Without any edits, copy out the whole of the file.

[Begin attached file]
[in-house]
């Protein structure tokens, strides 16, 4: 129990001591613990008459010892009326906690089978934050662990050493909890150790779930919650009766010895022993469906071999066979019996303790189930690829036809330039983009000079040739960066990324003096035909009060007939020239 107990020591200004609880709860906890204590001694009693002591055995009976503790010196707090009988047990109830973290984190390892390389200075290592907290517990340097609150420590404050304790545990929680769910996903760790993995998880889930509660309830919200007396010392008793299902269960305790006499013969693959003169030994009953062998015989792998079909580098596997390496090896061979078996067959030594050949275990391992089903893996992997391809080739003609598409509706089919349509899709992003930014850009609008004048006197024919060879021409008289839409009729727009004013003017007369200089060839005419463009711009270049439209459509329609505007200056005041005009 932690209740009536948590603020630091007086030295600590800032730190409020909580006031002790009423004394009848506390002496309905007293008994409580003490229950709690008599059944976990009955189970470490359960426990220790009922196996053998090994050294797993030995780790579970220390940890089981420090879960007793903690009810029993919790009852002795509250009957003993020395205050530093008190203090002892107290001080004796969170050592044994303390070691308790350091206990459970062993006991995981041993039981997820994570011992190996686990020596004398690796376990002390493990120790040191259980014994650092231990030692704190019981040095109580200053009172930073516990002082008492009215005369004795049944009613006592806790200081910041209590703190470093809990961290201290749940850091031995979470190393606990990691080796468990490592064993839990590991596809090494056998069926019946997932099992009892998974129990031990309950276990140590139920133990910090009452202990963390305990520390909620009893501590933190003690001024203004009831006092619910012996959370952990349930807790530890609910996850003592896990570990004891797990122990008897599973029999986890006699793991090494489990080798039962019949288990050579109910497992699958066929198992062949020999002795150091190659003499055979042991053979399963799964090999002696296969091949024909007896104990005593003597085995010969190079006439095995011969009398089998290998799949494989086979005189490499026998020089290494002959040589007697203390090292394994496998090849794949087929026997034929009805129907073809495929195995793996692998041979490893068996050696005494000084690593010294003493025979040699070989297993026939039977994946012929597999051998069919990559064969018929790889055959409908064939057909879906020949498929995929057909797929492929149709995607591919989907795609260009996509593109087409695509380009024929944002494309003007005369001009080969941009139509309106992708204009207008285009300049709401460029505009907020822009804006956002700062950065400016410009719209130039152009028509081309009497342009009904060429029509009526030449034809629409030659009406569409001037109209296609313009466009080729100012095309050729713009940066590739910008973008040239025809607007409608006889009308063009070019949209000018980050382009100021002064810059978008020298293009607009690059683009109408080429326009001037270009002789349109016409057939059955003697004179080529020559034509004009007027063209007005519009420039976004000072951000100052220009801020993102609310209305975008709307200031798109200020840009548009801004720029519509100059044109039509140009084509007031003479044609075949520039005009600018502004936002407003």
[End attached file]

[in-house]
């Protein structure tokens, strides 16, 4: 129990001591613990008459010892009326906690089978934050662990050493909890150790779930919650009766010895022993469906071999066979019996303790189930690829036809330039983009000079040739960066990324003096035909009060007939020239 107990020591200004609880709860906890204590001694009693002591055995009976503790010196707090009988047990109830973290984190390892390389200075290592907290517990340097609150420590404050304790545990929680769910996903760790993995998880889930509660309830919200007396010392008793299902269960305790006499013969693959003169030994009953062998015989792998079909580098596997390496090896061979078996067959030594050949275990391992089903893996992997391809080739003609598409509706089919349509899709992003930014850009609008004048006197024919060879021409008289839409009729727009004013003017007369200089060839005419463009711009270049439209459509329609505007200056005041005009 932690209740009536948590603020630091007086030295600590800032730190409020909580006031002790009423004394009848506390002496309905007293008994409580003490229950709690008599059944976990009955189970470490359960426990220790009922196996053998090994050294797993030995780790579970220390940890089981420090879960007793903690009810029993919790009852002795509250009957003993020395205050530093008190203090002892107290001080004796969170050592044994303390070691308790350091206990459970062993006991995981041993039981997820994570011992190996686990020596004398690796376990002390493990120790040191259980014994650092231990030692704190019981040095109580200053009172930073516990002082008492009215005369004795049944009613006592806790200081910041209590703190470093809990961290201290749940850091031995979470190393606990990691080796468990490592064993839990590991596809090494056998069926019946997932099992009892998974129990031990309950276990140590139920133990910090009452202990963390305990520390909620009893501590933190003690001024203004009831006092619910012996959370952990349930807790530890609910996850003592896990570990004891797990122990008897599973029999986890006699793991090494489990080798039962019949288990050579109910497992699958066929198992062949020999002795150091190659003499055979042991053979399963799964090999002696296969091949024909007896104990005593003597085995010969190079006439095995011969009398089998290998799949494989086979005189490499026998020089290494002959040589007697203390090292394994496998090849794949087929026997034929009805129907073809495929195995793996692998041979490893068996050696005494000084690593010294003493025979040699070989297993026939039977994946012929597999051998069919990559064969018929790889055959409908064939057909879906020949498929995929057909797929492929149709995607591919989907795609260009996509593109087409695509380009024929944002494309003007005369001009080969941009139509309106992708204009207008285009300049709401460029505009907020822009804006956002700062950065400016410009719209130039152009028509081309009497342009009904060429029509009526030449034809629409030659009406569409001037109209296609313009466009080729100012095309050729713009940066590739910008973008040239025809607007409608006889009308063009070019949209000018980050382009100021002064810059978008020298293009607009690059683009109408080429326009001037270009002789349109016409057939059955003697004179080529020559034509004009007027063209007005519009420039976004000072951000100052220009801020993102609310209305975008709307200031798109200020840009548009801004720029519509100059044109039509140009084509007031003479044609075949520039005009600018502004936002407003």